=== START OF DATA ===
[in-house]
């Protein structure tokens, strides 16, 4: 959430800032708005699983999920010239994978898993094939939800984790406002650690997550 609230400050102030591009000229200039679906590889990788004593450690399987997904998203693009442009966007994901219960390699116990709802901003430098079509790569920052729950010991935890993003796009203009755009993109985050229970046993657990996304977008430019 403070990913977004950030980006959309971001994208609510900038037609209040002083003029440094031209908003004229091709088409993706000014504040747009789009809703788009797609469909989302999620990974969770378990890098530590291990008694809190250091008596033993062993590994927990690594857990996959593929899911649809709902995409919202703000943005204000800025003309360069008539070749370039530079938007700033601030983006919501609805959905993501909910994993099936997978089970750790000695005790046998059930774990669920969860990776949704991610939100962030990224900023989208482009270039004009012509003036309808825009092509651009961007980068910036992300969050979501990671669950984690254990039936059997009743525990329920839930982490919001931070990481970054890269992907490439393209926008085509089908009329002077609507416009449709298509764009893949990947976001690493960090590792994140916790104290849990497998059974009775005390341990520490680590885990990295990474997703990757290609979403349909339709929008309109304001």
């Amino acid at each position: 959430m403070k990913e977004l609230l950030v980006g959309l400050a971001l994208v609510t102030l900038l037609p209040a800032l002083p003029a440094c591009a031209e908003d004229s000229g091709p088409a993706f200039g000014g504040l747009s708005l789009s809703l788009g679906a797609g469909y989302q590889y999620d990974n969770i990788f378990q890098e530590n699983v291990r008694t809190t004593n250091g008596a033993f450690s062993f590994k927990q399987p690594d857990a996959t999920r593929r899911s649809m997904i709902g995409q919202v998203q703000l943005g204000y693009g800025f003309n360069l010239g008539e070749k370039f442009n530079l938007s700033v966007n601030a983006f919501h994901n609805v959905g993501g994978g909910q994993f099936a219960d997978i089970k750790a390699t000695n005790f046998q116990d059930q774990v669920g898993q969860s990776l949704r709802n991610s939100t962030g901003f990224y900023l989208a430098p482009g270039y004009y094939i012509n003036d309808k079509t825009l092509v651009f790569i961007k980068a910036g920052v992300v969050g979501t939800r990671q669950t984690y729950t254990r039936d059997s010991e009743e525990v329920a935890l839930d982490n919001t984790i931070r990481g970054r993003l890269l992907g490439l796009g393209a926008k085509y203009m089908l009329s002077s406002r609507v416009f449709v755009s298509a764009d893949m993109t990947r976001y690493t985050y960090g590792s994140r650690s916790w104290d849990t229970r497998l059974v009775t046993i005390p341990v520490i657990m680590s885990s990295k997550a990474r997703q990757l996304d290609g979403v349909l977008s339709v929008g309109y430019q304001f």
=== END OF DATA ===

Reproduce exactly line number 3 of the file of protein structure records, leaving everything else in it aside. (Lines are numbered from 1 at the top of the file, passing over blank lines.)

């Amino acid at each position: 959430m403070k990913e977004l609230l950030v980006g959309l400050a971001l994208v609510t102030l900038l037609p209040a800032l002083p003029a440094c591009a031209e908003d004229s000229g091709p088409a993706f200039g000014g504040l747009s708005l789009s809703l788009g679906a797609g469909y989302q590889y999620d990974n969770i990788f378990q890098e530590n699983v291990r008694t809190t004593n250091g008596a033993f450690s062993f590994k927990q399987p690594d857990a996959t999920r593929r899911s649809m997904i709902g995409q919202v998203q703000l943005g204000y693009g800025f003309n360069l010239g008539e070749k370039f442009n530079l938007s700033v966007n601030a983006f919501h994901n609805v959905g993501g994978g909910q994993f099936a219960d997978i089970k750790a390699t000695n005790f046998q116990d059930q774990v669920g898993q969860s990776l949704r709802n991610s939100t962030g901003f990224y900023l989208a430098p482009g270039y004009y094939i012509n003036d309808k079509t825009l092509v651009f790569i961007k980068a910036g920052v992300v969050g979501t939800r990671q669950t984690y729950t254990r039936d059997s010991e009743e525990v329920a935890l839930d982490n919001t984790i931070r990481g970054r993003l890269l992907g490439l796009g393209a926008k085509y203009m089908l009329s002077s406002r609507v416009f449709v755009s298509a764009d893949m993109t990947r976001y690493t985050y960090g590792s994140r650690s916790w104290d849990t229970r497998l059974v009775t046993i005390p341990v520490i657990m680590s885990s990295k997550a990474r997703q990757l996304d290609g979403v349909l977008s339709v929008g309109y430019q304001f």